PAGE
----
The Sanchon Hunjang has been out of town all week, with limited internet access. Unfortunatley the same will be true through Christmas, so it would be best not to expect frequent posts in December.
On the trip out of the country, the Sanchon Hunjang found himself with some spare time at the airport. So I decided to browse the wares up for sale. This is usually an iffy proposition that I usually try to avoid. Best case is that I find nothing of interest, but more likely I run across some stupid (and very expensive) trinket that catches my interest and I put a dent in my wallet for yet another thing I didn't need. Much better to spend that time sitting quietly, book-in-hand.
Anyhow, over at the food court they had this 호박죽
that looked pretty good. Fortunately they were sold out and weren't inclined to make any more. Thank you! It was there that I saw this sign:
I am in the camp that says you can't expect perfect foreign languages on signs. Sure , it would be nice if they would go to the trouble to have a sign checked by a native speaker, especially if it's going to be in a place as frequented by the foreign friends as the airport... But I can accept the fact that the office in charge of sign making doesn't have a big budget. And they have 김사원, who spent 6 months abroad for language study. 김사원 can't very well 'fess up to his boss that he can't even string a few words together in a native way (which, by the way, is a much bigger challenge than it would appear. Try it in Korean sometime...). So it all goes unchecked. I'm okay with that. Sure "Broth To Chasa Hangover" isn't correct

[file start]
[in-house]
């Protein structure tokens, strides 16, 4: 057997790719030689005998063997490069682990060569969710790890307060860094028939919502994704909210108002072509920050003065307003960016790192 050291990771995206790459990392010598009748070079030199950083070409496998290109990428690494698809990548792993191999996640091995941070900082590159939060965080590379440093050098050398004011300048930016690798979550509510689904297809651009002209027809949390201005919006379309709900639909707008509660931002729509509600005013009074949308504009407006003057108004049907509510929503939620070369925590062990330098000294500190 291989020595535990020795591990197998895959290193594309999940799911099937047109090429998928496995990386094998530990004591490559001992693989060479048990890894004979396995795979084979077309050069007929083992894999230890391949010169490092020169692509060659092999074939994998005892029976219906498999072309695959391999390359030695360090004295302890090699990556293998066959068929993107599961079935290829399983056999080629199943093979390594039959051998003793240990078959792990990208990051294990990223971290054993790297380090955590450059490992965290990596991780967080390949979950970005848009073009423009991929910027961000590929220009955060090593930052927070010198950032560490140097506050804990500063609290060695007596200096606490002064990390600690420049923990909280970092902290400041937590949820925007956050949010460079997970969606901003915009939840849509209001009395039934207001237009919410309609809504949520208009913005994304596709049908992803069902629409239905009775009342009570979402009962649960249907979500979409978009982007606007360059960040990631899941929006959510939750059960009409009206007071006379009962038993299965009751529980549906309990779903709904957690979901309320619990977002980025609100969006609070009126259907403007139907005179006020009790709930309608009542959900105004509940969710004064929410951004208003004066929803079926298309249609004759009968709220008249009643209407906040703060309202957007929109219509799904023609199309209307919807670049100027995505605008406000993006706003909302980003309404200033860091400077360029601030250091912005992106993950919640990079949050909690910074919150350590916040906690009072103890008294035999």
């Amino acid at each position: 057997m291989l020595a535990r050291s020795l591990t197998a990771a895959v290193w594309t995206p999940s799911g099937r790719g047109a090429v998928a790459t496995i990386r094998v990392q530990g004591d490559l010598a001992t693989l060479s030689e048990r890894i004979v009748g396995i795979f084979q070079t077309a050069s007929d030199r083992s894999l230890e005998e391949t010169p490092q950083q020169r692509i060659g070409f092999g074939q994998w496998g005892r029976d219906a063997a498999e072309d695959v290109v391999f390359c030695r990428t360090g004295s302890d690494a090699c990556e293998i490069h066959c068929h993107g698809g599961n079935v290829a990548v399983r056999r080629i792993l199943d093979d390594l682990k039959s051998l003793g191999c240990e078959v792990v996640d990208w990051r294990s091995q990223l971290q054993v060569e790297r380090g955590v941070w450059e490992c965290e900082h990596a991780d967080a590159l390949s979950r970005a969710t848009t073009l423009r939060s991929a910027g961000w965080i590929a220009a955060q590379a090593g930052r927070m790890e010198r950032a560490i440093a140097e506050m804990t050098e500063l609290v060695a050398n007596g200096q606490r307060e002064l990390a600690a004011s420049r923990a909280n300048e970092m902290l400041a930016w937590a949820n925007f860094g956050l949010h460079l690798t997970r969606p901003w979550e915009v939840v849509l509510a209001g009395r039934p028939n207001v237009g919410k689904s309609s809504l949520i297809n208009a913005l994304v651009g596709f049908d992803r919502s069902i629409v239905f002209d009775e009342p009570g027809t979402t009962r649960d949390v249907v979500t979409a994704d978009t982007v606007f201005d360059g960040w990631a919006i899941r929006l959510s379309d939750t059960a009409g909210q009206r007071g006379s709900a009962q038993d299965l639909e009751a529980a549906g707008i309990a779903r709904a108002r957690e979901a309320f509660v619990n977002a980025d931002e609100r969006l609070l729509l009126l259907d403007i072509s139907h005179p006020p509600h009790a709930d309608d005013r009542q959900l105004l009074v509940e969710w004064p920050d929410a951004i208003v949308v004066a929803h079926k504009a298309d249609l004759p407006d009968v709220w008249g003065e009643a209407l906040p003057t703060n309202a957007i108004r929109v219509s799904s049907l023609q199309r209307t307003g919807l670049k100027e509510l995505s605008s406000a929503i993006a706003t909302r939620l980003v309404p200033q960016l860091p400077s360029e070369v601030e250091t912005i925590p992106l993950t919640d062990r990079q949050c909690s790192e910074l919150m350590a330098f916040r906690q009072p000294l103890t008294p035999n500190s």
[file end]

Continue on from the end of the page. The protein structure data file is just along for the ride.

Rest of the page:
, but I get the gist.
But to just leave words as a question mark? "牛肉 解 ? 湯 Beef soup to relieve question marks
"?!?!?!? What is that all about? And that in the final product that will be put on public display, no less. What a horrendous blunder!
☞ 牛: 소 우, 肉: 고기 육, 解: 풀 해, ?: 나 몰를 물음표, 湯: 끓일 탕.
An aside on the subject of using "解" as relieve (as opposed to "cut up" or "break into constituent parts"), there's this curious word for "restroom," especially ones located at Buddhist temples: "解憂所 place for the releiving of cares."
Hmmm. Probably best to click for the larger version of that photo...
The really strange thing, though, is that they have the same content on a different sign about a dozen yards away. But on this
sign, everything is perfect! It all makes the earlier blunder entirely unforgivable: